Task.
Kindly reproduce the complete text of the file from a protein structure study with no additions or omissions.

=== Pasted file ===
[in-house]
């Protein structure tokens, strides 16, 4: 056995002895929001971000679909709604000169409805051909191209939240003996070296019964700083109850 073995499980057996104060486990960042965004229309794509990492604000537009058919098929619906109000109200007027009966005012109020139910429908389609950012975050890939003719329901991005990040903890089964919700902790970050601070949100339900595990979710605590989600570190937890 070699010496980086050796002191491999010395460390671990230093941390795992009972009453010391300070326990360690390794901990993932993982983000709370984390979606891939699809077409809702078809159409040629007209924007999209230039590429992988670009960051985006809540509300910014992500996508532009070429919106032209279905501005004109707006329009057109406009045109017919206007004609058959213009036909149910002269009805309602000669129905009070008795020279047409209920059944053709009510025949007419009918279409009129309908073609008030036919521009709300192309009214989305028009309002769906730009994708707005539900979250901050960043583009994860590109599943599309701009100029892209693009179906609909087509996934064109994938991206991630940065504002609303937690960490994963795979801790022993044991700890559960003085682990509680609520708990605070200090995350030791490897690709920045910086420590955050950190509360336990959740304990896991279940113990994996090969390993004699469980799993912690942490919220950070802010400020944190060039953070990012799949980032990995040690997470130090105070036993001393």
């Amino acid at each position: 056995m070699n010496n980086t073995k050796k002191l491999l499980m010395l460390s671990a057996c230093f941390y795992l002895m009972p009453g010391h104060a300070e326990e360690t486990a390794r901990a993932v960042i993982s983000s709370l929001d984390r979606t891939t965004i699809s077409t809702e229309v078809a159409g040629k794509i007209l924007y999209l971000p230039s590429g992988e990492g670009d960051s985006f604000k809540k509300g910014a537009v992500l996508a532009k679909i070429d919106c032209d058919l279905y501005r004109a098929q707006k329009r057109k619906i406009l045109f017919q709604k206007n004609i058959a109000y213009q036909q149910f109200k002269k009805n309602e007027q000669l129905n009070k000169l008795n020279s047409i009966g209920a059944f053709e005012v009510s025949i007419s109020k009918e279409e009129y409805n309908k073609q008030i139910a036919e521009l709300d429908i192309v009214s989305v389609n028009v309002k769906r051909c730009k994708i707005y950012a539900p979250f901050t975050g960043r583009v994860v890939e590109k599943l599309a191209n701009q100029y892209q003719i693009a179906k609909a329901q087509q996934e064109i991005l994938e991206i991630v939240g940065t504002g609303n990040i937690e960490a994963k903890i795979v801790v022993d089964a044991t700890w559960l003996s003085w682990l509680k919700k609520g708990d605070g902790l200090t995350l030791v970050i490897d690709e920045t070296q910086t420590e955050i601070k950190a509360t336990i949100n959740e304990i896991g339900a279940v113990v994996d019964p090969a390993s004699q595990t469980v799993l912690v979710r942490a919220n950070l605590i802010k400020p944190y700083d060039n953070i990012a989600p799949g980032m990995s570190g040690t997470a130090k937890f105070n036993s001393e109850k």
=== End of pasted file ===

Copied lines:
[in-house]
């Protein structure tokens, strides 16, 4: 056995002895929001971000679909709604000169409805051909191209939240003996070296019964700083109850 073995499980057996104060486990960042965004229309794509990492604000537009058919098929619906109000109200007027009966005012109020139910429908389609950012975050890939003719329901991005990040903890089964919700902790970050601070949100339900595990979710605590989600570190937890 070699010496980086050796002191491999010395460390671990230093941390795992009972009453010391300070326990360690390794901990993932993982983000709370984390979606891939699809077409809702078809159409040629007209924007999209230039590429992988670009960051985006809540509300910014992500996508532009070429919106032209279905501005004109707006329009057109406009045109017919206007004609058959213009036909149910002269009805309602000669129905009070008795020279047409209920059944053709009510025949007419009918279409009129309908073609008030036919521009709300192309009214989305028009309002769906730009994708707005539900979250901050960043583009994860590109599943599309701009100029892209693009179906609909087509996934064109994938991206991630940065504002609303937690960490994963795979801790022993044991700890559960003085682990509680609520708990605070200090995350030791490897690709920045910086420590955050950190509360336990959740304990896991279940113990994996090969390993004699469980799993912690942490919220950070802010400020944190060039953070990012799949980032990995040690997470130090105070036993001393």
């Amino acid at each position: 056995m070699n010496n980086t073995k050796k002191l491999l499980m010395l460390s671990a057996c230093f941390y795992l002895m009972p009453g010391h104060a300070e326990e360690t486990a390794r901990a993932v960042i993982s983000s709370l929001d984390r979606t891939t965004i699809s077409t809702e229309v078809a159409g040629k794509i007209l924007y999209l971000p230039s590429g992988e990492g670009d960051s985006f604000k809540k509300g910014a537009v992500l996508a532009k679909i070429d919106c032209d058919l279905y501005r004109a098929q707006k329009r057109k619906i406009l045109f017919q709604k206007n004609i058959a109000y213009q036909q149910f109200k002269k009805n309602e007027q000669l129905n009070k000169l008795n020279s047409i009966g209920a059944f053709e005012v009510s025949i007419s109020k009918e279409e009129y409805n309908k073609q008030i139910a036919e521009l709300d429908i192309v009214s989305v389609n028009v309002k769906r051909c730009k994708i707005y950012a539900p979250f901050t975050g960043r583009v994860v890939e590109k599943l599309a191209n701009q100029y892209q003719i693009a179906k609909a329901q087509q996934e064109i991005l994938e991206i991630v939240g940065t504002g609303n990040i937690e960490a994963k903890i795979v801790v022993d089964a044991t700890w559960l003996s003085w682990l509680k919700k609520g708990d605070g902790l200090t995350l030791v970050i490897d690709e920045t070296q910086t420590e955050i601070k950190a509360t336990i949100n959740e304990i896991g339900a279940v113990v994996d019964p090969a390993s004699q595990t469980v799993l912690v979710r942490a919220n950070l605590i802010k400020p944190y700083d060039n953070i990012a989600p799949g980032m990995s570190g040690t997470a130090k937890f105070n036993s001393e109850k």